Corkscrew May Help in Stopping Strokes
Feb. 6, 2004

By DANIEL Q. HANEY, AP Medical Editor

SAN DIEGO - A tiny corkscrew that spears blood clots lodged deep within the brain appears to be a promising new tool for stopping strokes.

A doctor who tested the approach said Thursday that in some cases, it immediately reversed paralysis and loss of speech when used in the first hours of a stroke.

Nearly 90 percent of all strokes result from clots that block the brain's arteries, cutting off circulation and starving brain cells. The goal of the new device is to extract these clots before they do permanent harm.

Starkman directed testing of the corkscrew - called the Merci Retrieval System - on 109 patients. All had suffered severe strokes within the previous eight hours, and none could be given TPA.

The corkscrew successfully retrieved the clot in half of them. Three-quarters of these patients survived, and 40 percent had few or no lasting disability. Among those in whom the clot could not be removed, half survived and just 6 percent had a good recovery.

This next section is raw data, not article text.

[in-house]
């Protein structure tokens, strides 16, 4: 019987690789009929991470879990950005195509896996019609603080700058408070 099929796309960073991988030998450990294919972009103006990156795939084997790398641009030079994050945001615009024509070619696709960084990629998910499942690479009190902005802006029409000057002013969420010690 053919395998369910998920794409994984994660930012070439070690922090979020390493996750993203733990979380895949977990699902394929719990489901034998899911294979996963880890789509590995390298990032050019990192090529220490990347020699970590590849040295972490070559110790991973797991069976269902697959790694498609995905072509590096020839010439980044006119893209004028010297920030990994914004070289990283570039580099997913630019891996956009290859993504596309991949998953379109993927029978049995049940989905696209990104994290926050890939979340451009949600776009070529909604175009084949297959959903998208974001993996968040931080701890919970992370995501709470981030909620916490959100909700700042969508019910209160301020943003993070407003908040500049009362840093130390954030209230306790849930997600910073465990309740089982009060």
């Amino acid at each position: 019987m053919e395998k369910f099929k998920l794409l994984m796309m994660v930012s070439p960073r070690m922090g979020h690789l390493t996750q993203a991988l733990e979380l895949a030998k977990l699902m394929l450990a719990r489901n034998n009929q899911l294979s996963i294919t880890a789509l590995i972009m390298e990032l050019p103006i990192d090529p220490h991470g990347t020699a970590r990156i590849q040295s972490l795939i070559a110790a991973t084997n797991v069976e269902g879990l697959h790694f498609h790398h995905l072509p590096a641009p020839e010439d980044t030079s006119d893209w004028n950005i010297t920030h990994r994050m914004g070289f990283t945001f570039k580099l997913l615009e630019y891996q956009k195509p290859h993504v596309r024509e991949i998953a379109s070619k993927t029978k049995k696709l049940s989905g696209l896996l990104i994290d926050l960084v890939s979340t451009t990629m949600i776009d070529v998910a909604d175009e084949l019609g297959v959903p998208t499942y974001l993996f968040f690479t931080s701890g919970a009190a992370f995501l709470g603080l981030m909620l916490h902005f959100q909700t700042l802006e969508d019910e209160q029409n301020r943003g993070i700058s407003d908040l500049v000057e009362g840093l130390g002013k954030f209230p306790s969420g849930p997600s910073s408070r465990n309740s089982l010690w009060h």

Starkman said many of the patients were paralyzed on one side or could not talk when the procedure began.

"What's really remarkable is we can see the problem and pull it out," he said. "In some patients, the moment the clot came out, they could move again or talk normally. It was instantaneous."